Pretty much what it says up there.

Basically, how do I get the string produced by

print "%05d" % 100

Maybe I'm misinterpreting the question, but this should work:

my_string = "%05d" % 100
  • 2
    Huh. Assumed that was part of the args to print. Nope. God, it's a beautiful language. – deworde Aug 26 '10 at 17:50
  • @deworde: It's even better if you read through a tutorial. Seriously. What tutorial are you using? – S.Lott Aug 26 '10 at 18:41
  • @S.Lott I'm looking at docs.python.org/tutorial/introduction.html#strings right now. And that doesn't tell you it's in there, and when it gives you an example in the reference notes, always uses print. – deworde Aug 27 '10 at 8:20
  • @deworde: Thanks. There's a "See Also" section that's relevant. You might want to use diveintopython.org/native_data_types/formatting_strings.html instead. – S.Lott Aug 27 '10 at 10:24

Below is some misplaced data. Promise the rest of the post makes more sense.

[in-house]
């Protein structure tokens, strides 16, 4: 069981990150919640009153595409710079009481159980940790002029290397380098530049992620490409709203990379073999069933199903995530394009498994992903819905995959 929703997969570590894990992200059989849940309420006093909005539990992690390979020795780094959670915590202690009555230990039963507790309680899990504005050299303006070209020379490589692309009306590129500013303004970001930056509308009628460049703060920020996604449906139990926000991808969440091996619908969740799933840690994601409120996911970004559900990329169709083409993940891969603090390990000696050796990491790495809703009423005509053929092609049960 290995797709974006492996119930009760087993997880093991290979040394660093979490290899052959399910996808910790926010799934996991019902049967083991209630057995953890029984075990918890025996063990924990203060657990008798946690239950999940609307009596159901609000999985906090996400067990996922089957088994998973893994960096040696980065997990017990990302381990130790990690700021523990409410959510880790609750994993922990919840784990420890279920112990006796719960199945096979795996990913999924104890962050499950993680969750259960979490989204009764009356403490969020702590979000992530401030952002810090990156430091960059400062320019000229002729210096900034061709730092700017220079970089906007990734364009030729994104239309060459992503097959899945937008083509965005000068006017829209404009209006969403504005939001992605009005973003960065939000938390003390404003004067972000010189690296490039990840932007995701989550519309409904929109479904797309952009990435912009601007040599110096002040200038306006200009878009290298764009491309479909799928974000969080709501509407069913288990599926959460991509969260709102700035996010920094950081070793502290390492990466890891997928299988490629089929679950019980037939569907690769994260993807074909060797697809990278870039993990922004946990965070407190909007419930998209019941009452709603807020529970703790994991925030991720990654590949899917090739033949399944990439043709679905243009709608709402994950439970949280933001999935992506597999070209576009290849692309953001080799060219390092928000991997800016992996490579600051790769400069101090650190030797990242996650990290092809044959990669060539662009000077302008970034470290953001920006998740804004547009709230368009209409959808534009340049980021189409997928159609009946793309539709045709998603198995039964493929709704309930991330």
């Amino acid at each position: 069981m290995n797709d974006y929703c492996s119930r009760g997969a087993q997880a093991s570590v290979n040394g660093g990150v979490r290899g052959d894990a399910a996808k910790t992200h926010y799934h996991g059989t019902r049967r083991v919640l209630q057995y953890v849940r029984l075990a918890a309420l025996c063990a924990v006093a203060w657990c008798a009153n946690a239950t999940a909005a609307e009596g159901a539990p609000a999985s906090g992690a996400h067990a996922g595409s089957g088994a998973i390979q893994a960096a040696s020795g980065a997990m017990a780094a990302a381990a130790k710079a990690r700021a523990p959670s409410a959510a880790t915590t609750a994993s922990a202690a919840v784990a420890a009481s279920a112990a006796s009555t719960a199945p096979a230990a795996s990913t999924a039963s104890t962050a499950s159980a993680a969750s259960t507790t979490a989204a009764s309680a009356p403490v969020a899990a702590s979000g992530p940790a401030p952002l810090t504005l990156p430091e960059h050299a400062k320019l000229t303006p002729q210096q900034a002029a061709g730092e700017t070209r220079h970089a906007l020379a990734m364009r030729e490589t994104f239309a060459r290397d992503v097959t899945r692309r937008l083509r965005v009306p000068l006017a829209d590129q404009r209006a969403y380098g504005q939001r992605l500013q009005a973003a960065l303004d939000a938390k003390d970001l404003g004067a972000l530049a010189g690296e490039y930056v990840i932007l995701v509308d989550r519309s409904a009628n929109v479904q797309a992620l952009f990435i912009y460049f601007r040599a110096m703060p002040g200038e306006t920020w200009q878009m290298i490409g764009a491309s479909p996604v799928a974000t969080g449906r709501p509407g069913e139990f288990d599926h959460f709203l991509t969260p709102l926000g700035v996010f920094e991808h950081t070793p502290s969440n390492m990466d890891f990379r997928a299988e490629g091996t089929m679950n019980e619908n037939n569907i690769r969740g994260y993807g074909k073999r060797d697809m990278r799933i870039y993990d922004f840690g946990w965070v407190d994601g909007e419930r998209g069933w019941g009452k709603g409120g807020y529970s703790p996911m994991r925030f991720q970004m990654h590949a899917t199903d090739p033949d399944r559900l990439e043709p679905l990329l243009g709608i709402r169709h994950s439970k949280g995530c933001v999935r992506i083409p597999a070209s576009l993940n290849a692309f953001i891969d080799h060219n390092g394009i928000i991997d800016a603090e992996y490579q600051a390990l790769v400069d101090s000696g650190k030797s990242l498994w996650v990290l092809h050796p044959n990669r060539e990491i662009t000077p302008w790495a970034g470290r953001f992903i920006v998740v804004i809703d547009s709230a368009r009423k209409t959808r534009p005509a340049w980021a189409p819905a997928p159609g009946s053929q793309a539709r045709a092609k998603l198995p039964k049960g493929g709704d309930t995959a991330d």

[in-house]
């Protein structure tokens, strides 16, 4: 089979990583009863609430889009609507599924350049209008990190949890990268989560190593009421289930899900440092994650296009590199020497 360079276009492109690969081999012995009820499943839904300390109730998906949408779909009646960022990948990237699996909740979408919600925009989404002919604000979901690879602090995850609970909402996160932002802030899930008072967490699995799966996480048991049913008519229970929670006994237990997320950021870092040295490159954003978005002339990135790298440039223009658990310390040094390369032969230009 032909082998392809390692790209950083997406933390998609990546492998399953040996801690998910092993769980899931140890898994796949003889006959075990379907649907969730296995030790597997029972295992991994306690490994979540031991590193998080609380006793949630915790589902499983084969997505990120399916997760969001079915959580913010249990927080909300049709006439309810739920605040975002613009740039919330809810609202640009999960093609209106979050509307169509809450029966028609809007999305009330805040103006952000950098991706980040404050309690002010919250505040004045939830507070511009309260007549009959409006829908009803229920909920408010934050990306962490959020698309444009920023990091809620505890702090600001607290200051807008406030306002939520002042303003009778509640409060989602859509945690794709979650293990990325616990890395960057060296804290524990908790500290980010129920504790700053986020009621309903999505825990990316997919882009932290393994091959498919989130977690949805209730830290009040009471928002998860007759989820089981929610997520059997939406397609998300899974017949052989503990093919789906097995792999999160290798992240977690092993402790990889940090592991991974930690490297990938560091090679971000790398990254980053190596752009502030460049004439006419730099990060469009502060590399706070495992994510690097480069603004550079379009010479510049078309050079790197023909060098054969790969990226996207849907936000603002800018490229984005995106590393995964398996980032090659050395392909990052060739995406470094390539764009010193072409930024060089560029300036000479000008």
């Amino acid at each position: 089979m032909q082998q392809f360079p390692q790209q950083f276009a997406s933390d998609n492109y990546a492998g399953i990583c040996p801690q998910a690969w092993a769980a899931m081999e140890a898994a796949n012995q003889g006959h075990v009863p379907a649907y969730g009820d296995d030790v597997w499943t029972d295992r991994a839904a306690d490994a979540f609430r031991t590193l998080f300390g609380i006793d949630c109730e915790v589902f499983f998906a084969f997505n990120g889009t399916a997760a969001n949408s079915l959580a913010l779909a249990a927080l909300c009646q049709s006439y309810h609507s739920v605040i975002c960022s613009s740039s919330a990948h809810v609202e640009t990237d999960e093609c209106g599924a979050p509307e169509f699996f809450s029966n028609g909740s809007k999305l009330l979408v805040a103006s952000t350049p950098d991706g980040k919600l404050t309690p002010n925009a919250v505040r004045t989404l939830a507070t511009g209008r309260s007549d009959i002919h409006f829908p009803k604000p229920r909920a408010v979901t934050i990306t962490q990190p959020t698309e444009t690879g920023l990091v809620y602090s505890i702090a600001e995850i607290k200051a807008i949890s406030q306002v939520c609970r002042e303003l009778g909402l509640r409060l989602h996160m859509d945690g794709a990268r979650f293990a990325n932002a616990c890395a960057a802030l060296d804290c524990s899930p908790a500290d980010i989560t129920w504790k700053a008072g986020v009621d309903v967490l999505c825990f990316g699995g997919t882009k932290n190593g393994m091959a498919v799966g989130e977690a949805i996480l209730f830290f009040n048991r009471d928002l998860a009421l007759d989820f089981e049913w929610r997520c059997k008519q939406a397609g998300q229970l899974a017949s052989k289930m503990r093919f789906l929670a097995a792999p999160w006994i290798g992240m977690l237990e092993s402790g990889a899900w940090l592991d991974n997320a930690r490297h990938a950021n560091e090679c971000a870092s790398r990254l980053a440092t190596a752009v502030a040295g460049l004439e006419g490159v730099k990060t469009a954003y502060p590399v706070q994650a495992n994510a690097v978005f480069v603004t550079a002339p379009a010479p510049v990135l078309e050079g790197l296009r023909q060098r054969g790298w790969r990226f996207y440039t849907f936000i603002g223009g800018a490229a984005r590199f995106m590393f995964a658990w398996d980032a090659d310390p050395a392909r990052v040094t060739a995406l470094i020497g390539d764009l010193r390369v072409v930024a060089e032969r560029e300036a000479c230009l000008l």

• @S.Lott Yes, that would be the reference notes I referred to, but as I said, always uses print in the examples. Also, they're, as usual, in a style that means you have to know what you're looking for before you start looking. My favourite line, "The effect is similar to the using sprintf() in the C language". I mean technically, that should have been helpful, but it does rather make an assumption. – deworde Aug 27 '10 at 13:49

Use str.zfill(width)


This should work too:

# 00100

    use the 0th positional argument to format
   /  fill character is '0'
  /  / desired width of formatted string
 /  / /

For more, see the docs.

i = 100

If you're using Python 3, the str.format method is preferred. It was introduced in Python 2.6. (Alas, my work system is at 2.4 (and I'm not permitted to upgrade), so I can't construct and test an example.)

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